Chambers: Accusations of systemic racism on campus aren’t proof it exists

Anecdotes do not equal evidence although they can point the way to more detailed study. Wider surveys and studies are more helpful in understanding the extent and forms of discrimination and bias.
Public service employment equity reports and surveys, now with disaggregated data, are good examples (although in my experience, are unlikely to convince many activists):
Accusations of systemic racism have become increasingly commonplace on university campuses, led primarily by anti-racist activists. With the return to classes in September we can expect more of this.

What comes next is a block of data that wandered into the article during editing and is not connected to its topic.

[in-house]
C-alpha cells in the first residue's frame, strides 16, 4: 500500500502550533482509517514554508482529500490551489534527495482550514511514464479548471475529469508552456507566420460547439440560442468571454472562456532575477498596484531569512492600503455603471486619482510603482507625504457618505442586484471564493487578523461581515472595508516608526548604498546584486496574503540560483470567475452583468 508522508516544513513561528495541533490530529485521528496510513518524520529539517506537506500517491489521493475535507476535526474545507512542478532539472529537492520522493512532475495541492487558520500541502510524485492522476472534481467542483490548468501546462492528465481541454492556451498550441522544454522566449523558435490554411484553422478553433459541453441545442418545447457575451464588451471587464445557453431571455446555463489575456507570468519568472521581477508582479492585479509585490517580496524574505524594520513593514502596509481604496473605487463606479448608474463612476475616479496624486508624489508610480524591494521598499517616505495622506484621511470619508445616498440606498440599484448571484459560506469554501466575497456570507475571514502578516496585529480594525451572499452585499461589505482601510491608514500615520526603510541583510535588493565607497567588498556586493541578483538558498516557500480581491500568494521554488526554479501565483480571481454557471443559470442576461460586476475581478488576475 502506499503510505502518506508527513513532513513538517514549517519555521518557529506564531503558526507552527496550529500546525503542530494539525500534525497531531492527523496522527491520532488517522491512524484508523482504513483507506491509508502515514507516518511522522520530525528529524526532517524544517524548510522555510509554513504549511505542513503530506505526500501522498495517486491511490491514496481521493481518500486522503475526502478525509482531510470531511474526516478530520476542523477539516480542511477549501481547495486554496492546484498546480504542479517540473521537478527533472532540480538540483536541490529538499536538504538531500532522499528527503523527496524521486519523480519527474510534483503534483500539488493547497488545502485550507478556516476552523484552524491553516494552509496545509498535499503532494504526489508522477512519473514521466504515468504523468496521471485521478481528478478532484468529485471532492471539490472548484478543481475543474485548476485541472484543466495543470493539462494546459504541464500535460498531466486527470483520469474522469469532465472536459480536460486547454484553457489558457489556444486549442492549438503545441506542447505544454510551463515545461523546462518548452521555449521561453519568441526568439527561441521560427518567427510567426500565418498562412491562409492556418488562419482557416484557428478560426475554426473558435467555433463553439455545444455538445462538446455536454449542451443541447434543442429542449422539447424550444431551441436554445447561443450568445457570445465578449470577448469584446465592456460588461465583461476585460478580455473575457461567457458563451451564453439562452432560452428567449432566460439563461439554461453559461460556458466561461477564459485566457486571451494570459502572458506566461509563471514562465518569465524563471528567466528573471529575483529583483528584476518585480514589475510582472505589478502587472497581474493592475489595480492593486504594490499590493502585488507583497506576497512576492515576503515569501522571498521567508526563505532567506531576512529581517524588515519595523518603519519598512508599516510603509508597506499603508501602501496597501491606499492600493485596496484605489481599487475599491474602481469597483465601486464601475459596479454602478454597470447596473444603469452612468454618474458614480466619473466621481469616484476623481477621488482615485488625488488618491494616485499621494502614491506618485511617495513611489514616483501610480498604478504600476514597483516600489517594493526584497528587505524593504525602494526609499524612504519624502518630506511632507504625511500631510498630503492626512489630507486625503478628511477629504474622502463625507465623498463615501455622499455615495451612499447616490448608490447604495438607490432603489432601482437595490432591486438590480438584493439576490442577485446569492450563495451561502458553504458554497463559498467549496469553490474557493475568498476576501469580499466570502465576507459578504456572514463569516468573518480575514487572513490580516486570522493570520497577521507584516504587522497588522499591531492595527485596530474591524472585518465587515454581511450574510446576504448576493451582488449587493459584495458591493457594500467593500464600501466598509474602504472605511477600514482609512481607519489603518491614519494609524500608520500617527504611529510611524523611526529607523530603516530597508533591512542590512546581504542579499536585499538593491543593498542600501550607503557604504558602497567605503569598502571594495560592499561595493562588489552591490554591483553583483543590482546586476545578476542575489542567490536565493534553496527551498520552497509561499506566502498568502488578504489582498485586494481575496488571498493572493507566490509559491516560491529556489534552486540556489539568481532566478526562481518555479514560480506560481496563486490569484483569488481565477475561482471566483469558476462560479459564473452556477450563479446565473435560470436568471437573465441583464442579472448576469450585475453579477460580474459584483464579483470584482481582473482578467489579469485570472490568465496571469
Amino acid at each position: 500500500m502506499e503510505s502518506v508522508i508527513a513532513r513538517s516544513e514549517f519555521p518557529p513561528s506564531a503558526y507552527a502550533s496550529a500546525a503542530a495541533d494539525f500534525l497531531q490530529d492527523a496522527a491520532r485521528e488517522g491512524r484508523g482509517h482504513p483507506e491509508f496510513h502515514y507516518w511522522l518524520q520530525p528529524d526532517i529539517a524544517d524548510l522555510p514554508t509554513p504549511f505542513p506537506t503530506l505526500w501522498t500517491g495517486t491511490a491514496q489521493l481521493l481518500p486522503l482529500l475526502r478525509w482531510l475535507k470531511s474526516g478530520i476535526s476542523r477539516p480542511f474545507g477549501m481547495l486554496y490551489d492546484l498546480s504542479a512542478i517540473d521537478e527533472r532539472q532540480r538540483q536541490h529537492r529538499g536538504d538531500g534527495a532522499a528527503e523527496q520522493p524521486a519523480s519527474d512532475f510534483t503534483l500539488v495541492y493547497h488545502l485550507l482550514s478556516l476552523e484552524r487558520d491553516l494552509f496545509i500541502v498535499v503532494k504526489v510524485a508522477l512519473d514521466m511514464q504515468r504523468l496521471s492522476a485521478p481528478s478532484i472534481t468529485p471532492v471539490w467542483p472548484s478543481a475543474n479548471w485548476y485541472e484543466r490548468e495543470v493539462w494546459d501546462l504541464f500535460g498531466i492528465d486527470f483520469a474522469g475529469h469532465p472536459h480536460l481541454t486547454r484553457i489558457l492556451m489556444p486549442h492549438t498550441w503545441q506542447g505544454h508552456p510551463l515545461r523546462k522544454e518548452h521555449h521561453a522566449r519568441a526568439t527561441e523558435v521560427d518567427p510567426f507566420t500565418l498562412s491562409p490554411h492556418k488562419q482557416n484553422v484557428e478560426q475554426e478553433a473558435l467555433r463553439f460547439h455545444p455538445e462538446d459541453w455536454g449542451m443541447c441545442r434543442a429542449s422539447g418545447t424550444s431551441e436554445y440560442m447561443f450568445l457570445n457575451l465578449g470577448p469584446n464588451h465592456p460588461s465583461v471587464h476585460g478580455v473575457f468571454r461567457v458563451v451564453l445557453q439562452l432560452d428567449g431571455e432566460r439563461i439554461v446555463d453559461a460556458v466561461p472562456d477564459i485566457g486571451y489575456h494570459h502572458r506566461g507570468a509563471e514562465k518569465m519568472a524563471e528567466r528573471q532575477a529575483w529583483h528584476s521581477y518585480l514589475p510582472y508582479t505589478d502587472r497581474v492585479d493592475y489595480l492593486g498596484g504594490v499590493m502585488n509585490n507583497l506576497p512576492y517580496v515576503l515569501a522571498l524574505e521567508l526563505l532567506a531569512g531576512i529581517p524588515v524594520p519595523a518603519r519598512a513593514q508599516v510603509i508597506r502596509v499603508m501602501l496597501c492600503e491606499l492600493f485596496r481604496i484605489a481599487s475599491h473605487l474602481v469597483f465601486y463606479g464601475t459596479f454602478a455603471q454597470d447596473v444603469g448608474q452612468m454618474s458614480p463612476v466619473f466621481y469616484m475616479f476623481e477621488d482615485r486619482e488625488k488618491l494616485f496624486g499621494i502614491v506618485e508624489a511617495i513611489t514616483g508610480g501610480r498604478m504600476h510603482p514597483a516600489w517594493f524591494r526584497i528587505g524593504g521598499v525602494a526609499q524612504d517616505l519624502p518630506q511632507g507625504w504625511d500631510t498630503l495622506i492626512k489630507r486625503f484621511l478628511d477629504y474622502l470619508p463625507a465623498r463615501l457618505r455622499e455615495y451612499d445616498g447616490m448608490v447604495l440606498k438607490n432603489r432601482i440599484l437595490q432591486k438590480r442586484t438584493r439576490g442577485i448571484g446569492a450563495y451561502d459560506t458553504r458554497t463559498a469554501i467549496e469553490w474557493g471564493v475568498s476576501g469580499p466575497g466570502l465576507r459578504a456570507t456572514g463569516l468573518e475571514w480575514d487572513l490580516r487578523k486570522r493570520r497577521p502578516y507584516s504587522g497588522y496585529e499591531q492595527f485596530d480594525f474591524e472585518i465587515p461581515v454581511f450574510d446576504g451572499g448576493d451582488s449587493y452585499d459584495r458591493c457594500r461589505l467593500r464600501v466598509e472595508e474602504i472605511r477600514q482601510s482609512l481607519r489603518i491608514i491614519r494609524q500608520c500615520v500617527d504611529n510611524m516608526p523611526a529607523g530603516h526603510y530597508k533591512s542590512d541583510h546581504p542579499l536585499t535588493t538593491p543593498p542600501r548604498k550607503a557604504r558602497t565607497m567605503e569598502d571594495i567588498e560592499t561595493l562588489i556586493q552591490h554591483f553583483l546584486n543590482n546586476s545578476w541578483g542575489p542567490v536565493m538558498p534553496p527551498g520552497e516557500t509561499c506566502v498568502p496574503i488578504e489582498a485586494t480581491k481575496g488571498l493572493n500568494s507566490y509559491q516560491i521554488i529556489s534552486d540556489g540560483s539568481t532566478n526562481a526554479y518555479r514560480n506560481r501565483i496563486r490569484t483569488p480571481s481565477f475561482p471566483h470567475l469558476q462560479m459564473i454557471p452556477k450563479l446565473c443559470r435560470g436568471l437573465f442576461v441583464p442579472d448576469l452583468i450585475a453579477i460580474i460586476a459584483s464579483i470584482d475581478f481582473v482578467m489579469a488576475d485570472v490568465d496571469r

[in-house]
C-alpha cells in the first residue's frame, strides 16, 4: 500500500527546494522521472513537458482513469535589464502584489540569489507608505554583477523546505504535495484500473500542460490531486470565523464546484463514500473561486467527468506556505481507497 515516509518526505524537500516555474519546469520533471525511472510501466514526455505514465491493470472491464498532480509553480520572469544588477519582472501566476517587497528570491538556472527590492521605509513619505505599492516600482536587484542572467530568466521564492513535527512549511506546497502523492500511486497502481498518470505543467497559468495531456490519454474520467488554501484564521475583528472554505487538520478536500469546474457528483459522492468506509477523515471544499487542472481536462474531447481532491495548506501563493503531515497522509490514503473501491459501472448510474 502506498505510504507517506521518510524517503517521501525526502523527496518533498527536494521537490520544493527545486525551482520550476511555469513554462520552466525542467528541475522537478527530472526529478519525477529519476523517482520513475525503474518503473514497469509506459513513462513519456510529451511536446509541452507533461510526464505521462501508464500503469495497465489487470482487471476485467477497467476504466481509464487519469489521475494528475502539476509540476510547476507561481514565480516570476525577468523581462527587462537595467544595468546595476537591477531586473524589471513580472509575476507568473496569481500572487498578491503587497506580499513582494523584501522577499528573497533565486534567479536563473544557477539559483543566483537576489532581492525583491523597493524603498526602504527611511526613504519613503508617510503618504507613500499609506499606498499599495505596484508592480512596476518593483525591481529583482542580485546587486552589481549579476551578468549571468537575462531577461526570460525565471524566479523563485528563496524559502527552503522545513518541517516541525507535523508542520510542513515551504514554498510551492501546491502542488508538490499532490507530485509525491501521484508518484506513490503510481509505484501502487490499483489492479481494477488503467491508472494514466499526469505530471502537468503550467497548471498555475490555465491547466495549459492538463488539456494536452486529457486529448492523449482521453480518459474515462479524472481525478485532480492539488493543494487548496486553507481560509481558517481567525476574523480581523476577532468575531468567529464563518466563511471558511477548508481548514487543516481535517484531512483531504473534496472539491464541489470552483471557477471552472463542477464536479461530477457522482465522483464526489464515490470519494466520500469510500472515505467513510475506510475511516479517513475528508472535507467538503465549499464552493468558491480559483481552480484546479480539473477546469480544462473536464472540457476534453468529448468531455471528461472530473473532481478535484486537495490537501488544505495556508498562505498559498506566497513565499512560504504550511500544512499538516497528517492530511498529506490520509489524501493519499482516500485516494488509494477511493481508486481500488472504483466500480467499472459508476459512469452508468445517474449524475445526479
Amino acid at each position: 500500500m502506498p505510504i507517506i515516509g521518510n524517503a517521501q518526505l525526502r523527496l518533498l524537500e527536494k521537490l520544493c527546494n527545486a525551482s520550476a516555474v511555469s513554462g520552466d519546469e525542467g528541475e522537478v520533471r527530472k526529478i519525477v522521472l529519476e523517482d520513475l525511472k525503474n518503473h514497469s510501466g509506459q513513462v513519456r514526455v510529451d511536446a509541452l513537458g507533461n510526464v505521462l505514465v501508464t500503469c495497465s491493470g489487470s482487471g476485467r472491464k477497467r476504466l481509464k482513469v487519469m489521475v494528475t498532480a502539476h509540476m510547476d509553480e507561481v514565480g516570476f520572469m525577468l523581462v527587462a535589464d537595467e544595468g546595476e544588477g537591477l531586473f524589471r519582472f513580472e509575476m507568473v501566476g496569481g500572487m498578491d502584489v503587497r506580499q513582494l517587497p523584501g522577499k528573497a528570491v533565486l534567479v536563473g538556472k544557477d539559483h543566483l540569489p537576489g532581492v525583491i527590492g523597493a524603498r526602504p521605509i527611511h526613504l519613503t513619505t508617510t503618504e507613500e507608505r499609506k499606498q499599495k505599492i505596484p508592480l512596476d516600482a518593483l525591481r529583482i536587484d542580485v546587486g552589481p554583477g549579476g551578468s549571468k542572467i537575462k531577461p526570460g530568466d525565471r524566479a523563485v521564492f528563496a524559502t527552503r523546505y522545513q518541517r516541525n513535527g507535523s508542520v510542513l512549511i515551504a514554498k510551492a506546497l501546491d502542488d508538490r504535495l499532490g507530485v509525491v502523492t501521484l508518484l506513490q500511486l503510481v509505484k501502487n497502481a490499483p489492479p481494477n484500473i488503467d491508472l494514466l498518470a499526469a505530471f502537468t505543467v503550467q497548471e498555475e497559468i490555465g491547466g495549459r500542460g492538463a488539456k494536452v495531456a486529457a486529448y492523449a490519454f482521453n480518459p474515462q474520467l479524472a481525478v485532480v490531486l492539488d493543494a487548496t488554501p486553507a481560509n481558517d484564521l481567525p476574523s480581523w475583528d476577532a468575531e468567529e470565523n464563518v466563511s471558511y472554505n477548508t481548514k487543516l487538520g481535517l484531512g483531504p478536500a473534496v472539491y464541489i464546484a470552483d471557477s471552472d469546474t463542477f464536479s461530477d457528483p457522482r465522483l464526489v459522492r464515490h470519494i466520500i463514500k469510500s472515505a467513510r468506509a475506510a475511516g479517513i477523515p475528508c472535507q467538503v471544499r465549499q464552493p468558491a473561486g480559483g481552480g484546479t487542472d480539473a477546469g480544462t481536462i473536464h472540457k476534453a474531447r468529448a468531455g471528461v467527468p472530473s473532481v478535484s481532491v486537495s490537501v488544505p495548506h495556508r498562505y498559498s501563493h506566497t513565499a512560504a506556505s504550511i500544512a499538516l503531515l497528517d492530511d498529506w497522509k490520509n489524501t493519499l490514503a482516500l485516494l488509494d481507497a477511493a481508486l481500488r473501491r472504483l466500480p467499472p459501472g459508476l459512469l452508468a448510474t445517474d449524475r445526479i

The activists consider racism not only to be a serious campus problem, but insist that university administrators publicly support this position. For example, at the University of Ottawa, activists have pressured administrators to address the issue on two notable occasions.

Source: Chambers: Accusations of systemic racism on campus aren’t proof it exists

About Andrew
Andrew blogs and tweets public policy issues, particularly the relationship between the political and bureaucratic levels, citizenship and multiculturalism. His latest book, Policy Arrogance or Innocent Bias, recounts his experience as a senior public servant in this area.

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